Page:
Following every UFC and Invicta FC event, The MMA Corner will break down the event and suggest fights the promotion should make in the future. This week, our focus is on UFC Fight Night 35, which took place on Jan. 15 from The Arena at Gwinnett Center in Duluth, Ga.

Luke Rockhold vs. Michael Bisping

Former Strikeforce champion Luke Rockhold stepped up to the plate facing a must-win situation in the main event and delivered by finishing Costas Philippou. Rockhold mixed up his kicks both high and low, with a body kick being the final blow to force the referee to stop the fight.

Up next for Rockhold should be the most called-out fighter in the UFC, Michael Bisping.

Both middleweights had previously suffered devastating knockout losses to Vitor Belfort, but have bounced back with wins. The 185-pound division is stacked with several possible names for Rockhold, but it makes a lot of sense for him to face Bisping once the Brit recovers from an eye injury.

Brad Tavares vs. Yoel Romero

Brad Tavares and Yoel Romero were two middleweights who picked up wins on Wednesday.

In the co-main event, Tavares showed off his overall game by earning a unanimous decision nod over a tough Lorenz Larkin. The Ultimate Fighter 11 alum has continued to impress inside the Octagon with five straight wins under his belt.

Another rising contender is Romero, who added his third UFC win by defeating Derek Brunson via TKO. He may be nicknamed “The Soldier of God,” but Romero landed some elbows from hell to the midsection of Brunson to makes fans watching at home cringe.

Both men are right on the verge of breaking into the division’s top 10, but have a few more steps until they reach that destination. So, why not match them up to determine who finally emerges as a future top contender?

T.J. Dillashaw vs. Takeya Mizugaki

Coming off a loss to Raphael Assuncao in his last bout, T.J. Dillashaw bounced back in Atlanta by dominating Mike Easton en route to a unanimous decision win.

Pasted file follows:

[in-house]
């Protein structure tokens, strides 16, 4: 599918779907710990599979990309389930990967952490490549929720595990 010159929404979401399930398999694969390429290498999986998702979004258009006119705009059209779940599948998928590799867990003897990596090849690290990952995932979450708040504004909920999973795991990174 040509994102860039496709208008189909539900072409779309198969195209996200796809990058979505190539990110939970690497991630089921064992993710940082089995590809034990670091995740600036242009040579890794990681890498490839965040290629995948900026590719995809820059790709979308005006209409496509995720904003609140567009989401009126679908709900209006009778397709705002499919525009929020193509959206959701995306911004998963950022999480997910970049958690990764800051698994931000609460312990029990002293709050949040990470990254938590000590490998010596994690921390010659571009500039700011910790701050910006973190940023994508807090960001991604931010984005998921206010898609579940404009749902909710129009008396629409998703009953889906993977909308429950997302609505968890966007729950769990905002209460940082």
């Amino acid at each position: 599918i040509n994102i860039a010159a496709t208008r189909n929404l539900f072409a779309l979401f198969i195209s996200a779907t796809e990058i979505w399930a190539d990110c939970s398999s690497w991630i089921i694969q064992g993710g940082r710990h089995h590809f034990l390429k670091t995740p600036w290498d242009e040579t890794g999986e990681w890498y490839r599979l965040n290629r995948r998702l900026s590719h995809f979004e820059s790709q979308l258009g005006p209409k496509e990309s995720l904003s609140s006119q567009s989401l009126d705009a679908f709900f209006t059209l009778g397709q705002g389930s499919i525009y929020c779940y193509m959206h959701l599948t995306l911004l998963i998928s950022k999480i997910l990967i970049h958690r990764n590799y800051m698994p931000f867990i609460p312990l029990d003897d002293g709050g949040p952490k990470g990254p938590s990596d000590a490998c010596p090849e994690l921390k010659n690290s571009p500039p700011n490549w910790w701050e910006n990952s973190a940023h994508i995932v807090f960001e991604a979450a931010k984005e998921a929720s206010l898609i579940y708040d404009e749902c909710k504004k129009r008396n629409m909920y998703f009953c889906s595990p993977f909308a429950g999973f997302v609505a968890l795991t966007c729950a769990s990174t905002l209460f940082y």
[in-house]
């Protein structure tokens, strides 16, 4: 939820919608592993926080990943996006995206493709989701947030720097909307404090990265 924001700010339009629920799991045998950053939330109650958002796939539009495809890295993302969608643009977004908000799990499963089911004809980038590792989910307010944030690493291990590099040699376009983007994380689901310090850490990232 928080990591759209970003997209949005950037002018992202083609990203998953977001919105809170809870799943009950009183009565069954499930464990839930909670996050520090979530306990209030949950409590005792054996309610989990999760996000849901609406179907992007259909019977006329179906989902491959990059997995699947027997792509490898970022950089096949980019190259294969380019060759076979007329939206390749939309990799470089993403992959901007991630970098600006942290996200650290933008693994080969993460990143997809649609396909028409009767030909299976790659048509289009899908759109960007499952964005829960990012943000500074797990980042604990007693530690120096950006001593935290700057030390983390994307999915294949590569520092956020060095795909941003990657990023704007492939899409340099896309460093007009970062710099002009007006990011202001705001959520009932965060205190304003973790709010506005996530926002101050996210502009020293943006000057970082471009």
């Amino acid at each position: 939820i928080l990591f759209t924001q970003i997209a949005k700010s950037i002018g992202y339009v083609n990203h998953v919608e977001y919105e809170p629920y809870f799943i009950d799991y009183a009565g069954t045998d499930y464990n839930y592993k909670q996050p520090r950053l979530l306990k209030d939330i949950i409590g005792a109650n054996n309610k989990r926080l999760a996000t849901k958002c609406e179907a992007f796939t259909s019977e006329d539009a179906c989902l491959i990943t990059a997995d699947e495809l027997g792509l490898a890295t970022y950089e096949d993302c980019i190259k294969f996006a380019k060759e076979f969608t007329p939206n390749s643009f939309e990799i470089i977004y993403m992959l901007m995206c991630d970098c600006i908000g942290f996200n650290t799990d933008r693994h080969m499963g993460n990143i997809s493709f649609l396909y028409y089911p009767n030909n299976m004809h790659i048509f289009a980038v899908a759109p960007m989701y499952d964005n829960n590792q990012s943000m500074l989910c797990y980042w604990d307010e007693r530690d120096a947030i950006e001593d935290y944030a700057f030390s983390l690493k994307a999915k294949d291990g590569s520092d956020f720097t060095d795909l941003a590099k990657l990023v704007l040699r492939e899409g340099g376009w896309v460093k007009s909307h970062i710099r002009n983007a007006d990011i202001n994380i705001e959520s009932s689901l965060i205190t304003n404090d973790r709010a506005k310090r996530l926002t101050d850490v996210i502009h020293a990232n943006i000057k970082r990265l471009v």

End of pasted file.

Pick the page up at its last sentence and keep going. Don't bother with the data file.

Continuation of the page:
Dillashaw is still sitting pretty in the bantamweight division, and another victory would allow him to surge to the top. However, the same can be said about No. 8-ranked Takeya Mizugaki. The Japanese fighter has quietly been on a roll with wins in his last four fights, and he has the experience of facing top names in the WEC.

Dillashaw is still growing as a fighter, and a fight against a veteran in Mizugaki would be beneficial. For Mizugaki, defeating a strong guy in Dillashaw would boost his stock tremendously.

John Moraga vs. Ali Bagautinov/John Lineker winner

Even though it was a controversial decision, former flyweight title challenger John Moraga picked up the win over Dustin Ortiz by split decision. This comes following a loss to champion Demetrious Johnson. He will now keep eying other competition in the rankings to work his way up towards a rematch.

Two men in his way are Ali Bagautinov and John Lineker, who meet at UFC 169 on Feb. 1. Give Moraga the winner of this bout and let them fight it out to determine who moves into the mix of the division.

Cole Miller vs. Conor McGregor

After Cole Miller’s submission victory over Sam Sicilia in his hometown, everyone expected a challenge to highly touted Conor McGregor, with whom Miller has expressed interested in fighting before. Instead, Miller went off the board and called out Donald Cerrone to move down to 145 pounds and fight him.

While it was certainly a bold decision, Miller should have continued jabbing away at McGregor, who has become the division’s top prospect. It would be a smart move on both sides to have Miller square off with McGregor.

If Miller halts the McGregor hype train, then Miller could start knocking on the door of the top 15. McGregor, meanwhile, still needs to prove himself. “The Notorious One” only has two UFC wins, and both weren’t against quality competition, to be honest. To make a statement, McGregor needs to beat a seasoned veteran, and Miller could serve as a launching pad for the Irish fighter.

About The Author

Corey Adams
Staff Writer

Corey Adams didn't grow up watching mixed martial arts, considering the UFC was just getting started the year he was born, but in his teenage years, witnessed the action and has fallen in love with the sport. Corey was the first to join The MMA Corner staff -- other than founder Josh Davis -- and has been writing for the site ever since. Corey attends Austin Peay State University, where he majors in Communications with a focus on journalism. When he's not covering MMA, Corey is still writing on many sports with both local and campus newspapers. His favorite sports teams are the Atlanta Braves and Denver Broncos. Follow him on Twitter at the link below.